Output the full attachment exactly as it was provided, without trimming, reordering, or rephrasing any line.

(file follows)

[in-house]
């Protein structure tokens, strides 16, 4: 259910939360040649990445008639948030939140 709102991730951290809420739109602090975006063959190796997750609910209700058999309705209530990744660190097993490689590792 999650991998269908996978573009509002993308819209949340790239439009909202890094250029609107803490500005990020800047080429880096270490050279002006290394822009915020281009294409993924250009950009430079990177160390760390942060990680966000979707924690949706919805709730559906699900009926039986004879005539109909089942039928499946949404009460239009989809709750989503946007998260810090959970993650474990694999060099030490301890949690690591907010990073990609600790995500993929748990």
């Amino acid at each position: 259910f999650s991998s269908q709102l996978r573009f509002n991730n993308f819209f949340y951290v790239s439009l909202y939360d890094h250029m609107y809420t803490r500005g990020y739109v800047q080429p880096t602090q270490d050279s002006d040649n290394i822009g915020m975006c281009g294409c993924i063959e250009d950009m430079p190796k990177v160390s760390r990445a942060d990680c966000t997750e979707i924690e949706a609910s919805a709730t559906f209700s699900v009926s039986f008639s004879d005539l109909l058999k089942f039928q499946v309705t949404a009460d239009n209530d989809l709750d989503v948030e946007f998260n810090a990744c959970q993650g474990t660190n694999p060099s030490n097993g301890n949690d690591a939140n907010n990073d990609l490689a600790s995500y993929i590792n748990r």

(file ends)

[in-house]
């Protein structure tokens, strides 16, 4: 259910939360040649990445008639948030939140 709102991730951290809420739109602090975006063959190796997750609910209700058999309705209530990744660190097993490689590792 999650991998269908996978573009509002993308819209949340790239439009909202890094250029609107803490500005990020800047080429880096270490050279002006290394822009915020281009294409993924250009950009430079990177160390760390942060990680966000979707924690949706919805709730559906699900009926039986004879005539109909089942039928499946949404009460239009989809709750989503946007998260810090959970993650474990694999060099030490301890949690690591907010990073990609600790995500993929748990």
């Amino acid at each position: 259910f999650s991998s269908q709102l996978r573009f509002n991730n993308f819209f949340y951290v790239s439009l909202y939360d890094h250029m609107y809420t803490r500005g990020y739109v800047q080429p880096t602090q270490d050279s002006d040649n290394i822009g915020m975006c281009g294409c993924i063959e250009d950009m430079p190796k990177v160390s760390r990445a942060d990680c966000t997750e979707i924690e949706a609910s919805a709730t559906f209700s699900v009926s039986f008639s004879d005539l109909l058999k089942f039928q499946v309705t949404a009460d239009n209530d989809l709750d989503v948030e946007f998260n810090a990744c959970q993650g474990t660190n694999p060099s030490n097993g301890n949690d690591a939140n907010n990073d990609l490689a600790s995500y993929i590792n748990r």